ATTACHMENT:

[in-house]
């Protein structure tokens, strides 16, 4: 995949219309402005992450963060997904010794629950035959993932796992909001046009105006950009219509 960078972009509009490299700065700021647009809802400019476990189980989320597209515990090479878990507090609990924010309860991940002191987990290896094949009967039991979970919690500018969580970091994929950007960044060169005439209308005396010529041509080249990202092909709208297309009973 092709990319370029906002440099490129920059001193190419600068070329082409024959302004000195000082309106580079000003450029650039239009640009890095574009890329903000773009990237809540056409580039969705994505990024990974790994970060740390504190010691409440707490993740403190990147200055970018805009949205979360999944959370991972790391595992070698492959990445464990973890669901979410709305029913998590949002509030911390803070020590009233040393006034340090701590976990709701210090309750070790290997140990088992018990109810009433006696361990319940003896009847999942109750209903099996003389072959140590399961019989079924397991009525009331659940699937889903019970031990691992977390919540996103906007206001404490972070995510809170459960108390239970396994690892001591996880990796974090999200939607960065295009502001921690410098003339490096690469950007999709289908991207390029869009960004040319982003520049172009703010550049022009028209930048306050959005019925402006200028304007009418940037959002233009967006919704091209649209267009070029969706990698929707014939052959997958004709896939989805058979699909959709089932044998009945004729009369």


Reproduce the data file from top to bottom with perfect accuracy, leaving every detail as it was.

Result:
[in-house]
């Protein structure tokens, strides 16, 4: 995949219309402005992450963060997904010794629950035959993932796992909001046009105006950009219509 960078972009509009490299700065700021647009809802400019476990189980989320597209515990090479878990507090609990924010309860991940002191987990290896094949009967039991979970919690500018969580970091994929950007960044060169005439209308005396010529041509080249990202092909709208297309009973 092709990319370029906002440099490129920059001193190419600068070329082409024959302004000195000082309106580079000003450029650039239009640009890095574009890329903000773009990237809540056409580039969705994505990024990974790994970060740390504190010691409440707490993740403190990147200055970018805009949205979360999944959370991972790391595992070698492959990445464990973890669901979410709305029913998590949002509030911390803070020590009233040393006034340090701590976990709701210090309750070790290997140990088992018990109810009433006696361990319940003896009847999942109750209903099996003389072959140590399961019989079924397991009525009331659940699937889903019970031990691992977390919540996103906007206001404490972070995510809170459960108390239970396994690892001591996880990796974090999200939607960065295009502001921690410098003339490096690469950007999709289908991207390029869009960004040319982003520049172009703010550049022009028209930048306050959005019925402006200028304007009418940037959002233009967006919704091209649209267009070029969706990698929707014939052959997958004709896939989805058979699909959709089932044998009945004729009369």